Which small pet is the best choice for your kids?

At some point during childhood, almost every kid begs for a pet — hamsters, birds, and lizards to name a few. If you have small children, you might be wondering what type of pet would be appropriate for them to help care for and learn responsibility. Keep reading to find out about the best small pets that are playful and make great pets for kids.


Hamster sitting on carpet floor
Ricky Kharawala Wang/Unsplash

These small rodents are a popular option for a child’s first pet. Hamsters should have a cage with tunnels and places for them to hide in or under. They live on average about three years, so your child will likely learn to deal with grief with these animals. Hamsters are easy to care for — just feed them daily and clean their cages regularly. They are good at entertaining themselves but can be handled gently. Larger species of hamsters enjoy being handled more than smaller species, which tend to be more aggressive. These animals are fun to observe, especially while they explore tunnels or roll around in a ball.

Hermit crabs

Hermit crabs don’t do much other than walk around and eat, so they make a fantastic, low-maintenance first pet for a child. They can’t exactly be played with but are entertaining to watch as they roam about. Of all the animals on this list, hermit crabs require the least amount of space. They will be content so long as they have some sand and rocks in their enclosure. They also require two water bowls — one with freshwater and one with saltwater. Hermit crabs like to burrow during the day and come out at night, as they are nocturnal. Depending on the species, they can live anywhere from three years to 30 years.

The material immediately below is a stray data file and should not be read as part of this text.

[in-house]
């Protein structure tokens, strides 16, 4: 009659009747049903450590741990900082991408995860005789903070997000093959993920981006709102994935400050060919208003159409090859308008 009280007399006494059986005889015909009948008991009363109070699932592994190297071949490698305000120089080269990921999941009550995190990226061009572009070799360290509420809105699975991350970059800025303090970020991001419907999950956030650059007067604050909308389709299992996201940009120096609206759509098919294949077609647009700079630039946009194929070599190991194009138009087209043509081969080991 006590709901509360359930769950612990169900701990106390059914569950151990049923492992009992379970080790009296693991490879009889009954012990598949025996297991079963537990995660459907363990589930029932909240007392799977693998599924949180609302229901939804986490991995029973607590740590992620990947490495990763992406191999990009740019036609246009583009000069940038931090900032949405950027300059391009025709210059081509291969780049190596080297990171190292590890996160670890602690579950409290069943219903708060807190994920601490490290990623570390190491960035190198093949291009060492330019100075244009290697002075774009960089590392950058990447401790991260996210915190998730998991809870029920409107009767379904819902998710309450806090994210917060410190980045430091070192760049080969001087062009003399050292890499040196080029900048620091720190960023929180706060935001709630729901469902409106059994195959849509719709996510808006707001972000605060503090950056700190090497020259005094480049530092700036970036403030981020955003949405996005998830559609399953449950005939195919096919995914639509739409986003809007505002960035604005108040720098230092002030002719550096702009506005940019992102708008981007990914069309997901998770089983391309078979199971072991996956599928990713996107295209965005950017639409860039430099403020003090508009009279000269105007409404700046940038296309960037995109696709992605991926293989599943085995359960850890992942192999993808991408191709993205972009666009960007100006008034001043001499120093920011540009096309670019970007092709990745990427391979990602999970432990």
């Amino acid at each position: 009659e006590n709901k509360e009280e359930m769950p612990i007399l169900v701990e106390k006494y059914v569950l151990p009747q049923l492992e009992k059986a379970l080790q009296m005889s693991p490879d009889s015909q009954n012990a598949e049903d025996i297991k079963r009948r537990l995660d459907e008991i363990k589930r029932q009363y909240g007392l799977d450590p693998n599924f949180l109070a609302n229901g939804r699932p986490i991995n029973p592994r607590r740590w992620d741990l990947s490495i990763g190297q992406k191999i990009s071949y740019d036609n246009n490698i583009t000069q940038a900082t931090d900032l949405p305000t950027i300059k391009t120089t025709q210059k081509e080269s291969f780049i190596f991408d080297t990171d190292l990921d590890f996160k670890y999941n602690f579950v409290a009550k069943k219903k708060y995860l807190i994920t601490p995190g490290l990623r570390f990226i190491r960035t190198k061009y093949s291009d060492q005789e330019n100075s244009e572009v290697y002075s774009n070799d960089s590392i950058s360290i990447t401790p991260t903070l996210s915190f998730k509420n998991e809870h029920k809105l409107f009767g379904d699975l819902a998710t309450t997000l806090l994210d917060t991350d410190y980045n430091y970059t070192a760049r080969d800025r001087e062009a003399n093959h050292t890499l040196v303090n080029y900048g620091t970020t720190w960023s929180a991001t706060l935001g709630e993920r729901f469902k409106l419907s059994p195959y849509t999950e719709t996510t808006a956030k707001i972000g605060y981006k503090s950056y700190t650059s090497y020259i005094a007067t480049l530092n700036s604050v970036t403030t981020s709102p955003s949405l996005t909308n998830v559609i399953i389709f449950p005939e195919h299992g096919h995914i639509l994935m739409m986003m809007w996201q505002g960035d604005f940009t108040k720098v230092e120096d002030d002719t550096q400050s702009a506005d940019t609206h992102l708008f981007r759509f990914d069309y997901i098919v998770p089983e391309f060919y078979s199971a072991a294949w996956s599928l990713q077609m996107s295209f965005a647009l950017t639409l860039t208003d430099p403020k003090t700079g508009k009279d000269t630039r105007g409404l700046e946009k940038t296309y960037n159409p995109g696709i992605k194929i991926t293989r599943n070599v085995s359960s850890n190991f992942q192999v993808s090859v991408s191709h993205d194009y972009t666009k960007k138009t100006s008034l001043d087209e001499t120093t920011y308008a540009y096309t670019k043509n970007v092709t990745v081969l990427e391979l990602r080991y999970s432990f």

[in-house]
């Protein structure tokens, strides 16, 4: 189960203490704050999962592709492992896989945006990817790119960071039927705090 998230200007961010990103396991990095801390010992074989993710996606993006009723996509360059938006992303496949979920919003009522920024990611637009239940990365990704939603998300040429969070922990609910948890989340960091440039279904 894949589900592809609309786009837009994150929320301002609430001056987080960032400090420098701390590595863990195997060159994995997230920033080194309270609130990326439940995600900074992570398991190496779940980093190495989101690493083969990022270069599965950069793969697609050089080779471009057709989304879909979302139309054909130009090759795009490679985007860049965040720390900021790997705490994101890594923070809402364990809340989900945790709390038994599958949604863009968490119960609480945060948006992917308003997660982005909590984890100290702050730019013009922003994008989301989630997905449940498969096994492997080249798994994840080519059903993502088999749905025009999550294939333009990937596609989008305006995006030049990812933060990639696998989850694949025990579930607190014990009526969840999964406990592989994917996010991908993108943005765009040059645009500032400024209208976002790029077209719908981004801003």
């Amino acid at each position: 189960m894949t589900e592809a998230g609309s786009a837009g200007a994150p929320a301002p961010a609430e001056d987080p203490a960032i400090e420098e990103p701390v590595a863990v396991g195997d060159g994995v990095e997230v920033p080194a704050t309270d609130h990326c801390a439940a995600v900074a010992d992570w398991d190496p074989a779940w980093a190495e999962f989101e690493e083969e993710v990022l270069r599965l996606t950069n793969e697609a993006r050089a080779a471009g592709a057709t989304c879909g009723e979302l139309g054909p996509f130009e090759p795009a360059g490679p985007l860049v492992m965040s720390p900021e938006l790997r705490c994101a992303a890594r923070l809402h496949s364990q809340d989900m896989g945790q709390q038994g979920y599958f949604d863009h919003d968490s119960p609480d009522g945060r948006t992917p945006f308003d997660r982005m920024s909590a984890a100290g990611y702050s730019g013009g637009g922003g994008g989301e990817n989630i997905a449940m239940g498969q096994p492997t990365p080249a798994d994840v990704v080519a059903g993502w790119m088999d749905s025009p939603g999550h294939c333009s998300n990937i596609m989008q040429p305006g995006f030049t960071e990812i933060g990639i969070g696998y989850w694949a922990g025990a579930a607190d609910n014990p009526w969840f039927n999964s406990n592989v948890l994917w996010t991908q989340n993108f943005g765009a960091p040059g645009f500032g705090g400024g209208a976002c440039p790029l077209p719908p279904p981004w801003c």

Guinea pigs

Guinea pigs are slightly larger than most other rodents kept as pets, measuring 8 to 12 inches long when fully grown. These animals are usually calm and can be raised to be very sociable if they are handled regularly. They live anywhere from five to seven years, making for a companion that will be around for a while. Their diet consists of hay, pellets, and vegetables, which they eat in larger amounts than their hamster relatives. Unlike hamsters, guinea pigs cannot fit in most tunnels and balls, and should not use wheels so as not to damage their delicate feet.


two fish in a fish tank
Chait Goli/Pexels

Although arguably the least interactive animal on this list, fish can be pleasant to watch. There are many species of fish, some of which live in freshwater and others in saltwater. Obviously you cannot keep both types in the same tank, but you could have two separate fish tanks! From the basic betta fish to the colorful neon tetra, the options of fish to keep as pets are nearly endless. You can also keep other animals in your fish tank, such as crabs or frogs, depending on the fish you have. Most fish, especially freshwater fish, require only daily feeding and regular tank cleaning, making them so easy to care for even little ones can help.


They might not be the cutest animals, but rats are intelligent and friendly. Rats can be taught to do tricks, like retrieving an object from a maze. They especially enjoy being handled, so you can interact with them more often and for longer periods of time than with other rodents. Rats usually live two to three years. They can survive on a diet of exclusively rodent pellets. If your child wants an animal they can play with, a rat is a great choice for their first pet.

Leopard geckos

closeup shot of leopard gecko looking at camera
Andy Holmes/Unsplash

Leopard geckos are one of the easiest reptiles to care for. They are yellow-brown with black spots and bumpy skin, and they look like they are always smiling! Leopard geckos live, on average, six to 10 years. They eat live insects, and watching them eat can be interesting. If handled gently, leopard geckos tolerate being held. They require a hot place for them to bask in and adequate room to move around. Leopard geckos are a great starter reptile.

If your child wants a pet, a small animal may be the way to go. Rodents are a popular option, as evidenced by the number of them on this list, but there are also lesser-known animals that also make fantastic pets. Keep in mind the care requirements of any animal you choose since you’ll likely be helping your child take care of it!

Editors' Recommendations